As always, we will also offer breakout sessions where you can learn more about how you can get be part of shaping the impact all of these changes will have on our community and meet local leaders and organizations already involved in these issues. The heart of this event is “showing up.” When you show up to help move your community a little further along, you make a difference.

The morning’s agenda will be packed:

· 9:00 am – Social/Refreshments provided by Nucor and a proud West Seattle small business

· 9:30 am – Open House & Informational Tables: What are the Challenges Facing West Seattle?

· 10:30 am – Welcoming Ceremonies

· 10:45 am – Expert Panel: What is Being Done About Growth in West Seattle?
Moderated by Brian Callanan, Seattle Channel
*Michelle Chen, Senior Project Manager, Housing Affordability Livability Agenda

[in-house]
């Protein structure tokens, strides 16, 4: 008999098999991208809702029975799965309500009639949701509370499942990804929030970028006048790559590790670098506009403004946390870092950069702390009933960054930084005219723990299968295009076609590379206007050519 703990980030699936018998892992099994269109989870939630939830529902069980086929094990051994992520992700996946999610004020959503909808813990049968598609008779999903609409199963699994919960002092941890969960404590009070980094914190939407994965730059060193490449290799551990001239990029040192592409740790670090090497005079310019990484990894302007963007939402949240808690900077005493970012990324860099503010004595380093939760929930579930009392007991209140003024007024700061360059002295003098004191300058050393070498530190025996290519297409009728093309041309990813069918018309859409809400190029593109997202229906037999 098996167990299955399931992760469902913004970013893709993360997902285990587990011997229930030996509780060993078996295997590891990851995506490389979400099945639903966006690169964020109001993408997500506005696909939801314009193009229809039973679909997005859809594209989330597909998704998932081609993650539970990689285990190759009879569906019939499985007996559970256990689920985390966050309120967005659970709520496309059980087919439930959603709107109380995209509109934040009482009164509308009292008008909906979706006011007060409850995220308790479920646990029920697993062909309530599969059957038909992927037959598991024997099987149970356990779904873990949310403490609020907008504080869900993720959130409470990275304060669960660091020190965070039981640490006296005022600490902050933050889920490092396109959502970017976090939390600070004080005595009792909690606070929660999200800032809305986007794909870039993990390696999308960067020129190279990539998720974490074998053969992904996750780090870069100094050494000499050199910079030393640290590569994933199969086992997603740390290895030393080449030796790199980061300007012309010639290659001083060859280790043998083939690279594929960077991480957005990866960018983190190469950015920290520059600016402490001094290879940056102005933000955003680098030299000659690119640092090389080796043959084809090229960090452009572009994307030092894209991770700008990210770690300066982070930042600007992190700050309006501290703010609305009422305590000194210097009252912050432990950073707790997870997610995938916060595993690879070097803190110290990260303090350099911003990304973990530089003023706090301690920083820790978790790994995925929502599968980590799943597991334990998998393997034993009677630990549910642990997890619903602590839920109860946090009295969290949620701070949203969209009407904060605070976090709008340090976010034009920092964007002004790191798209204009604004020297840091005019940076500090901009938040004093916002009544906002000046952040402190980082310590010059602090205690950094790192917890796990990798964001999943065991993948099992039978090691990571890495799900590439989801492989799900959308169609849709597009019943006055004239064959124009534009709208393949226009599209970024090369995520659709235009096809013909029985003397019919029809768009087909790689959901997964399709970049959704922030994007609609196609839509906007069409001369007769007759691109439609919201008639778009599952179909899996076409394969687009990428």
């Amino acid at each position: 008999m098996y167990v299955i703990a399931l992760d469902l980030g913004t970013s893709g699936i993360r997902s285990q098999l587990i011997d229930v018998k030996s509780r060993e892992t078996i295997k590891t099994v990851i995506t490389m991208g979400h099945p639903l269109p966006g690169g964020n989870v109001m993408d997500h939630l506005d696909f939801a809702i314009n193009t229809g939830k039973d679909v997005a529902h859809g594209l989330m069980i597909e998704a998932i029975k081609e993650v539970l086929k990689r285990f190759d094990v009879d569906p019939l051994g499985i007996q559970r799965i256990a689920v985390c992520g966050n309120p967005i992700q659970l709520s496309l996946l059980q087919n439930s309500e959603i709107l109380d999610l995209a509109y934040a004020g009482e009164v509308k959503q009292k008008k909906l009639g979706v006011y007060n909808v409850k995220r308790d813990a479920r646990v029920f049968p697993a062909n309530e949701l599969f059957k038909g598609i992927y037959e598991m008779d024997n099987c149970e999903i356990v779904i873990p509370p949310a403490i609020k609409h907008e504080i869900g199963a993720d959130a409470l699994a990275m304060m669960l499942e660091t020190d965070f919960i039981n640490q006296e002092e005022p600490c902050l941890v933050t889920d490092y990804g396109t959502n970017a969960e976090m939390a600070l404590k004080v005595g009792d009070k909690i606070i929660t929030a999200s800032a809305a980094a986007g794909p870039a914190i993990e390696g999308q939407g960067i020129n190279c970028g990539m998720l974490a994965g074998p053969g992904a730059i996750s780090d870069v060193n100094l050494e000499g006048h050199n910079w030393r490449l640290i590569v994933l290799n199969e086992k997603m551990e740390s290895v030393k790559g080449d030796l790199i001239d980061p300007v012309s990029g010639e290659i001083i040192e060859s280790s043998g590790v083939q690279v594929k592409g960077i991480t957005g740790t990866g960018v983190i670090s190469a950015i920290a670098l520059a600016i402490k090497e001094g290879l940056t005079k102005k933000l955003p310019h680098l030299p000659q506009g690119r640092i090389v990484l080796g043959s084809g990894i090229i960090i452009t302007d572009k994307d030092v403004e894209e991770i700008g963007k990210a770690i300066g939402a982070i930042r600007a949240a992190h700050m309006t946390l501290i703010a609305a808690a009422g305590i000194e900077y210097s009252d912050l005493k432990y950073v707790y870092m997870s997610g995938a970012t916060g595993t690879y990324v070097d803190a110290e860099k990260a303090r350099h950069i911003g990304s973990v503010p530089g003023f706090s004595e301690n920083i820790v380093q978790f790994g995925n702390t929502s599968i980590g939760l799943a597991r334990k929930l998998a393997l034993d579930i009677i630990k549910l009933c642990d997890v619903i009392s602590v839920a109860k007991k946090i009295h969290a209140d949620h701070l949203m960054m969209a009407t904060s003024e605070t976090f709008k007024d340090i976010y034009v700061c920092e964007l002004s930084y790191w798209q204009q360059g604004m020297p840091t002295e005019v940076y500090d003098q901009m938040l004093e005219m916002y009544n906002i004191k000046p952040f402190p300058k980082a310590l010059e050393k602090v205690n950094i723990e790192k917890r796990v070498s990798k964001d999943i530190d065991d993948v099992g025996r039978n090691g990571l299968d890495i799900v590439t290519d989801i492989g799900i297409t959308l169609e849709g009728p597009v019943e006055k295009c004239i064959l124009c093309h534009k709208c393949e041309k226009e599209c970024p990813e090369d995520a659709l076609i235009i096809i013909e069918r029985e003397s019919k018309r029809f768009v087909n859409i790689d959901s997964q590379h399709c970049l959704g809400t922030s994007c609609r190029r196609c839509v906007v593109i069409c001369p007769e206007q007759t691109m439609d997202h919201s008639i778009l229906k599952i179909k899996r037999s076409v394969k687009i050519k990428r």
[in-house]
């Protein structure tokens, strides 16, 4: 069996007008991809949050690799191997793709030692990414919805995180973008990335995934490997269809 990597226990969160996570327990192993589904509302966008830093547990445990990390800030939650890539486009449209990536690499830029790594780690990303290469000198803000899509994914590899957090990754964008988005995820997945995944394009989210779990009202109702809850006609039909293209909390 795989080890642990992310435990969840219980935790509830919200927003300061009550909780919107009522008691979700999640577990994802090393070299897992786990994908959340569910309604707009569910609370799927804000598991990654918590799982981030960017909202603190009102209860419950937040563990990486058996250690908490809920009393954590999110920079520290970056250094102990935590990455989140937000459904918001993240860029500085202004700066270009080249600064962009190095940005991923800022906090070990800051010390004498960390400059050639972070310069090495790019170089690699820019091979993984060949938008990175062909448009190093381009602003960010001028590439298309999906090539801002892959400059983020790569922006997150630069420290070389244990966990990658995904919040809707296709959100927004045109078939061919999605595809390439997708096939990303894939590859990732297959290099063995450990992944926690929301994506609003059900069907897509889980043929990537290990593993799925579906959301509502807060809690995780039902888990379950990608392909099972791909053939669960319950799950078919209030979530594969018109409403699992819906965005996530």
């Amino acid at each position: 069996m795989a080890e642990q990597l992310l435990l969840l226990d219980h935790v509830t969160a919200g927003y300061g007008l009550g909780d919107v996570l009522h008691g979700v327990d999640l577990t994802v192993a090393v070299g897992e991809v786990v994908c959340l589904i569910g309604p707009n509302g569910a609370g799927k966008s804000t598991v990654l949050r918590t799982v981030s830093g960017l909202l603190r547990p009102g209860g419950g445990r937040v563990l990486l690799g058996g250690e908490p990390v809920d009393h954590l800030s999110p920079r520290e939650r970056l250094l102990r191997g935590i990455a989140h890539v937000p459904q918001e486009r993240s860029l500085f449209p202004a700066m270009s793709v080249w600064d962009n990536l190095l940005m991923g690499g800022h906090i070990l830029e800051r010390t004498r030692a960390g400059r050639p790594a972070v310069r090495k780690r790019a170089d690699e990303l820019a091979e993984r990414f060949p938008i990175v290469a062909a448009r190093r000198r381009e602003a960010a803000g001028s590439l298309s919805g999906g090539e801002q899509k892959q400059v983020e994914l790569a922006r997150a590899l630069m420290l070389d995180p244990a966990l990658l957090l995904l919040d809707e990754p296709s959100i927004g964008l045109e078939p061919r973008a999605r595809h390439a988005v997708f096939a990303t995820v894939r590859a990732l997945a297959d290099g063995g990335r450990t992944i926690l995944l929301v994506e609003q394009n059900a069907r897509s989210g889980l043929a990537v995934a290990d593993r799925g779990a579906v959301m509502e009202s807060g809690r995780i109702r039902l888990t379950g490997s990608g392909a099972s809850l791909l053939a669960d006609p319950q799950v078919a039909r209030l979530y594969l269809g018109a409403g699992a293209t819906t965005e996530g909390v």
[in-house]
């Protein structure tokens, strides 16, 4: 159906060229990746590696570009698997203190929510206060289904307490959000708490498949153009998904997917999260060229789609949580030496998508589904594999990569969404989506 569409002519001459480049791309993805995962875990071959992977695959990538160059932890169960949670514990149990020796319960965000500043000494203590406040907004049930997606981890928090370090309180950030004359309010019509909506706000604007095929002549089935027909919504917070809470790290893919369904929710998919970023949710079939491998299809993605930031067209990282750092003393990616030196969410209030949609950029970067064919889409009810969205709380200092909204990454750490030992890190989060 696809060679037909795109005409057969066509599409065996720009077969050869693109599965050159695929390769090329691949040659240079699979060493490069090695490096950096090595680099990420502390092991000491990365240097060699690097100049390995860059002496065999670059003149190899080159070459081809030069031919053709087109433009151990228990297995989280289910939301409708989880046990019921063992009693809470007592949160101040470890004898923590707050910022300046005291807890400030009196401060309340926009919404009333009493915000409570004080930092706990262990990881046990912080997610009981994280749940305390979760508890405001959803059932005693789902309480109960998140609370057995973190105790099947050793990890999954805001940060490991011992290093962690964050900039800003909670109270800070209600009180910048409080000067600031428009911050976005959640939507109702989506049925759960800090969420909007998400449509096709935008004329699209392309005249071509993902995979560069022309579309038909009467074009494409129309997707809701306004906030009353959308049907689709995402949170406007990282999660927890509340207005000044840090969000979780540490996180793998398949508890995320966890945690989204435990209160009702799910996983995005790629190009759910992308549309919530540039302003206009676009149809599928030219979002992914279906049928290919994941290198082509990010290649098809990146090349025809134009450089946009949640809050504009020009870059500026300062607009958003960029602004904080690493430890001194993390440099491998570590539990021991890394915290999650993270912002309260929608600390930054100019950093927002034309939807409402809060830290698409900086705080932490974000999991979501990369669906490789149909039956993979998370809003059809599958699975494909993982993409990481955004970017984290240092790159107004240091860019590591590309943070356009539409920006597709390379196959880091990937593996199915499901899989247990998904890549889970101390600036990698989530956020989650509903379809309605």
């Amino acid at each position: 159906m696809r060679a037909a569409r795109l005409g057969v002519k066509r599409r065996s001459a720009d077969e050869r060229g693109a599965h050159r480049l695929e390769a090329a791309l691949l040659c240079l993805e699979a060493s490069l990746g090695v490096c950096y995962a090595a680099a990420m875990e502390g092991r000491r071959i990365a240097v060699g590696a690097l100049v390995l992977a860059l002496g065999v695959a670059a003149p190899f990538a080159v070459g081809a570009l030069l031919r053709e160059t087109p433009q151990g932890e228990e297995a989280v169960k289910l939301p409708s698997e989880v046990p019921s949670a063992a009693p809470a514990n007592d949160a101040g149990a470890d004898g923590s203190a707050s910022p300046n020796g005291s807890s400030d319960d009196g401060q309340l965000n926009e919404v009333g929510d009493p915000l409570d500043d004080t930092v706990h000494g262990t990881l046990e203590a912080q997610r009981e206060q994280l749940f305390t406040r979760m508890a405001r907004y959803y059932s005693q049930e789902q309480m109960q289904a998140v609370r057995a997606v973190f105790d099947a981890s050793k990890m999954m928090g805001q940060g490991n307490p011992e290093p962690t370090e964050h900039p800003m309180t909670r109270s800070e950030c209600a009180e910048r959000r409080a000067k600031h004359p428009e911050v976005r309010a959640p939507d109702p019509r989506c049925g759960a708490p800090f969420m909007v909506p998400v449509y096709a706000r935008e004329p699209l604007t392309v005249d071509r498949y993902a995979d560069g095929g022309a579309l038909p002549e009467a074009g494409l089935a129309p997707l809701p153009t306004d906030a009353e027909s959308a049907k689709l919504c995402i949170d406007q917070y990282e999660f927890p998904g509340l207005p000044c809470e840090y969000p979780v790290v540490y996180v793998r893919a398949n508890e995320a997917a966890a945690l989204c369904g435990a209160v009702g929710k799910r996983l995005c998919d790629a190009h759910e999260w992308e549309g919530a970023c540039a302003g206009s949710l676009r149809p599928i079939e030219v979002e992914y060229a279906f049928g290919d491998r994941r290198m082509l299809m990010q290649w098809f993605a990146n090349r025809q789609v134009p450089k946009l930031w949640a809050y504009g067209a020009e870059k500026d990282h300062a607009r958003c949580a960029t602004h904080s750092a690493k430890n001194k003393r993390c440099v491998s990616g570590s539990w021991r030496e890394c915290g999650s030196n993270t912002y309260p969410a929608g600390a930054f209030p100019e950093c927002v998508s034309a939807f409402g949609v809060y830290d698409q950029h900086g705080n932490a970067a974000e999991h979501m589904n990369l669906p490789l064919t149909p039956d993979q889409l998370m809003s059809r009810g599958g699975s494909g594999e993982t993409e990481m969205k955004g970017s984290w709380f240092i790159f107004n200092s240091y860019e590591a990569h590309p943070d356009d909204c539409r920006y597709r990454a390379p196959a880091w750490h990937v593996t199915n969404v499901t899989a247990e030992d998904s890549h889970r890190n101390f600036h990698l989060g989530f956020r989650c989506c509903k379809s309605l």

*Lorena Gonzalez, Seattle City Councilmember, At-Large
*Susan Melrose, Executive Director, West Seattle Junction Association
*Roger Valdez, Director, Smart Growth Seattle -invited
*Sharon Lee, Low Income Housing Institute -invited

· 11:40 am – Breakout Sessions: How Do I Get Involved in Shaping Our Community?
*North Delridge Action Plan update – David Goldberg (OPCD) & ACT Team members
*ST3 Planning – West Seattle Transportation Coalition + Rob Johnson, Seattle City Councilmember, District 4
*Land Use/Urban Village Growth – Cindi Barker and Deb Barker
*West Seattle Chamber conversation about business development

· 12:30 pm – Facilitated Discussion: Are We In a Homelessness State of Emergency?
Moderated by: Lisa Herbold, Seattle City Councilmember, District 1
*Michael Maddux, community advocate, and current Chair of the King County Young Democrats